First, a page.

Lifting Up a Community Through the Arts
Thirty years ago, I founded the Cheyenne River Youth Project, a nonprofit organization on South Dakota’s Cheyenne River Sioux Reservation that is dedicated to providing Lakota youth with access to a vibrant and more secure future. Simply put, CRYP gives our kids a wide variety of opportunities that might otherwise be denied to them, because they are living in a remote, rural, underserved area and are dealing with the vicious, lasting effects of historical trauma.
Although we’ve always offered arts and crafts at our youth and teen centers, we didn’t formalize our arts programming until about four years ago. Since then, we’ve opened a free public art park, created teen arts internships, and developed a series of classes and workshops featuring guest and local artists. We also continue to host the annual, award-winning RedCan invitational graffiti jam.
I strongly believe that we’re moving in the right direction with our arts programming, which is now under the umbrella of our Waniyetu Wowapi (Winter Count) Lakota Youth Arts & Culture Institute. Our kids must be able find their own voices, explore their identities, and tell their stories in positive, healthy ways.
Yet we’re still new to all this, and when people tell me they see me as a leader and influencer in the nonprofit arts world, I must confess that I don’t really see myself that way. I’m in a unique situation as a Lakota woman.
First, we actually have no Lakota word for “art.” Expressing ourselves visually is something we’ve always done; it’s part of who we are as Lakota people. Art is life.
We also don’t perceive leadership the same way the dominant society does. For me, it’s my honor and my responsibility to find the right ways to care for our people. In this case, I’m very fortunate to be able to help lift up my community through the arts.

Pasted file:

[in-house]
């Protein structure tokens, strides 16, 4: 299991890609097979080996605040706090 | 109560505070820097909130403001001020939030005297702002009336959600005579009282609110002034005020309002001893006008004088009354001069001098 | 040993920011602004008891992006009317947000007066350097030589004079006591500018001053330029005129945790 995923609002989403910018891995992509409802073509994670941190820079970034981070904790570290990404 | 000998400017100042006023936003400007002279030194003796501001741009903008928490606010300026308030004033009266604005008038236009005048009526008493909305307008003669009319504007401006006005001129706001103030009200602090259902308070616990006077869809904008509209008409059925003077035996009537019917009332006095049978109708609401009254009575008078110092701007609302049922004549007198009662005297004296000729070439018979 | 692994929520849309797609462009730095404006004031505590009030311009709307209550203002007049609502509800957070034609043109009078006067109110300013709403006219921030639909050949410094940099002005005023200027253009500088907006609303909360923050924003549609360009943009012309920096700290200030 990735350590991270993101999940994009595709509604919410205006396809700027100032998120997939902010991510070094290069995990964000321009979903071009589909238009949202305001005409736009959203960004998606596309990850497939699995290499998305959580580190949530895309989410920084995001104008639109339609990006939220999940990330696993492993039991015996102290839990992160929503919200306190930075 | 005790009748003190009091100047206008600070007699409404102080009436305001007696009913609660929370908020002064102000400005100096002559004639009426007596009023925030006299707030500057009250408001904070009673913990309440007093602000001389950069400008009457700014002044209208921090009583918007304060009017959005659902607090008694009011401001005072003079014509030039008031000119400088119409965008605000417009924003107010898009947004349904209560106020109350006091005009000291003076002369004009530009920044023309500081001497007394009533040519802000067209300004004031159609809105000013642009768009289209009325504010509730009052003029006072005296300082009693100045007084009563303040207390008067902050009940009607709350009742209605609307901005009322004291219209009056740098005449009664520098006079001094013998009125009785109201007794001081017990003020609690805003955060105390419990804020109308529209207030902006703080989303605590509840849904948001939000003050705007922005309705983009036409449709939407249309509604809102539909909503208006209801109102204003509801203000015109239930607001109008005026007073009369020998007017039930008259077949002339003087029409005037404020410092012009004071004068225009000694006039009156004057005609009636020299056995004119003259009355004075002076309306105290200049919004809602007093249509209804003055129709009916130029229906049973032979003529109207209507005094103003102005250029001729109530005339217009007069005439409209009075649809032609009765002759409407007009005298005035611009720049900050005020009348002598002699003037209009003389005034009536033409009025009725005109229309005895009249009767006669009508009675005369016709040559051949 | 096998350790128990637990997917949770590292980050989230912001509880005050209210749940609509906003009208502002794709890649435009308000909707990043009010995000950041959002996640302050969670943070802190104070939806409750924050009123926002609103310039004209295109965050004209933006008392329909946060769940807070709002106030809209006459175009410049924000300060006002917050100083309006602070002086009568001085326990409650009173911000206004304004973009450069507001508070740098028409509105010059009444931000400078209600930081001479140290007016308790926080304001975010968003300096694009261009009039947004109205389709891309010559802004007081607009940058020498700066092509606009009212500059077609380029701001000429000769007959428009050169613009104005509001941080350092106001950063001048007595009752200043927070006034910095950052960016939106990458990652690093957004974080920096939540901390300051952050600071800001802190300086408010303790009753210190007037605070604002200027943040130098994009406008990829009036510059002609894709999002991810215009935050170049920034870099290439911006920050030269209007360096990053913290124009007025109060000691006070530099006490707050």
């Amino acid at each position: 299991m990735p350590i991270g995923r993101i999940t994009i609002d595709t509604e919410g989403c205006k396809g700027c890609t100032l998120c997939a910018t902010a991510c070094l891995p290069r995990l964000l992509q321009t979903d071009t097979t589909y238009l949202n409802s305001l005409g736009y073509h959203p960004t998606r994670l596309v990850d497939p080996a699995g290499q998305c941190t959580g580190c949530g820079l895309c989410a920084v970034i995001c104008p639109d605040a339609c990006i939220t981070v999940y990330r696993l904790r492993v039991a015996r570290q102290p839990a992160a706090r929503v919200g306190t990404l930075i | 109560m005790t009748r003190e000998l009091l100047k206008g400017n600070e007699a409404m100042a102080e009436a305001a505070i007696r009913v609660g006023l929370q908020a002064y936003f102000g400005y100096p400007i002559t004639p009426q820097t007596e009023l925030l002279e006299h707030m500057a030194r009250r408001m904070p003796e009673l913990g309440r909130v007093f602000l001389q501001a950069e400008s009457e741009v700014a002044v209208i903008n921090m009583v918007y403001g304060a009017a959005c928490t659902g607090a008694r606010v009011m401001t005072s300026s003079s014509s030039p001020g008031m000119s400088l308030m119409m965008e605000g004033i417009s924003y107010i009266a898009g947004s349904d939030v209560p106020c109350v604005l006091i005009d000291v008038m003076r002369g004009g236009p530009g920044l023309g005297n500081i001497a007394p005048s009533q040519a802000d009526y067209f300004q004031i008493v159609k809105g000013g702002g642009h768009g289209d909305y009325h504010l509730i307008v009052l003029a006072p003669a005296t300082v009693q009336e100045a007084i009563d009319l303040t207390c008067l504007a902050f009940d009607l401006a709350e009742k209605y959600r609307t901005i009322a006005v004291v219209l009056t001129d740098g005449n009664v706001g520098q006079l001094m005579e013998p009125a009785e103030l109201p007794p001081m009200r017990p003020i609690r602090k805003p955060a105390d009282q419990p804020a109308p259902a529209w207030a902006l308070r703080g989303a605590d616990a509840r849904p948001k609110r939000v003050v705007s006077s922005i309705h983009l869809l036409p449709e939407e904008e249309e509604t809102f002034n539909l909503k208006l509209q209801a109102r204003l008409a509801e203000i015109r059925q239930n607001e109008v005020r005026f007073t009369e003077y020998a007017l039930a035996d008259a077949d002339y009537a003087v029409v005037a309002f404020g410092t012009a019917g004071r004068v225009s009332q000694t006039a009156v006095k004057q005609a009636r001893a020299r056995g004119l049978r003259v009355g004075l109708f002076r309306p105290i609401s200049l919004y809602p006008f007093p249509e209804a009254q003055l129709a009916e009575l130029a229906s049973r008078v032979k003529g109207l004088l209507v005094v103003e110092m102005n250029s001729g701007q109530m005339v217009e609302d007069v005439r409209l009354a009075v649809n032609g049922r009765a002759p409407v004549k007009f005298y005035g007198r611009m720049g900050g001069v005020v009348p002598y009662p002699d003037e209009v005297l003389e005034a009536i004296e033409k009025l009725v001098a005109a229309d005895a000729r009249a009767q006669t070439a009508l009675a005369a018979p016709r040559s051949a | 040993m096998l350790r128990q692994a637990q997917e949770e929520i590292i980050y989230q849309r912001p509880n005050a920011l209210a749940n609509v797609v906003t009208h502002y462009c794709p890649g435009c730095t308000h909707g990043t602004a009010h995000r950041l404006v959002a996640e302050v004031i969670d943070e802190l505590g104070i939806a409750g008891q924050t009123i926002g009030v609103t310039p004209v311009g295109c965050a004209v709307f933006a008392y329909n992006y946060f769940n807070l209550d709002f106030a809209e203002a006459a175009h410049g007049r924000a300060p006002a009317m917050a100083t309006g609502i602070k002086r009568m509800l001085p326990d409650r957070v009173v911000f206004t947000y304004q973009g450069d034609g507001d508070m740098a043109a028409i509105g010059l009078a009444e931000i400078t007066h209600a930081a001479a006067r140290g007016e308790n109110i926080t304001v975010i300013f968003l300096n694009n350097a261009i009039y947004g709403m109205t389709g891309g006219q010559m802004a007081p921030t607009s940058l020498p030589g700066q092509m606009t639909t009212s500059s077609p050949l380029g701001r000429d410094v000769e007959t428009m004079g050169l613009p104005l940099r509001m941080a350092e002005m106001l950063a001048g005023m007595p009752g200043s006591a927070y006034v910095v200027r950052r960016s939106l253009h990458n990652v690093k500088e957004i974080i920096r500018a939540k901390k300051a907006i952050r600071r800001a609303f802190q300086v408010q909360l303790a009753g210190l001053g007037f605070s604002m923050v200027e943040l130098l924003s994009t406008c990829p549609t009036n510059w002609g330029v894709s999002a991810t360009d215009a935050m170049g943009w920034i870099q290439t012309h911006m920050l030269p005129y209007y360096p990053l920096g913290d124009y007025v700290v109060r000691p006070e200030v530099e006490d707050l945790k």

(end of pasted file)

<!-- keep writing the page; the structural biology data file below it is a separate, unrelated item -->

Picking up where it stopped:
There are challenges, of course, that come from CRYP’s position at this intersection where Lakota culture meets the arts world, and where Indian Country meets the dominant society. Beyond my work in the arts, and my youth work in general, I also must educate, create ambassadors, and find allies.
Fortunately, we are resourceful—as an organization, and as Lakota people. The perception is that we must be superheroes to do what we do, but it’s not remarkable to us. We do what we do because we have to. We use our ingenuity to find a way.
Resilience is in our DNA. I saw a T-shirt not long ago that said, “Powered by my ancestors.” I love that. I believe I’ve been given a responsibility to care, to move forward, and to do more than survive—to thrive. We owe it to those who came before us. They struggled so much so I could be here.
As CRYP’s executive director, I do serve as a role model for the other women in our organization. I also give them new and sometimes uncomfortable opportunities, because that’s how they’ll grow in their own leadership abilities.
Working in the arts influences my own leadership for exactly that reason. It’s new and uncomfortable, and that makes me grow. I’m blessed to be surrounded by creative, knowledgeable, generous souls, and what they teach helps me shape the direction that CRYP will take.
To me, at its heart, leadership isn’t really about leading something. It’s about using what you learn to forge a path forward. When you grow internally, that shapes what you want to do and the impact you will have. The arts absolutely can empower others in their own leadership journeys, because getting in touch with creativity in any way will change you.
As a child growing up on a reservation, I believed the arts were for others. I believed I didn’t have the right background or the right education. I thought, that’s not for me. But my journey has taught me that “art” really is about creativity, something that is quintessential to the human experience.
And that has shaped my leadership, because I see the value of art to life. Everyone needs this. Everyone deserves this. Now I can bring light to my community through the arts, and that’s exciting to me.
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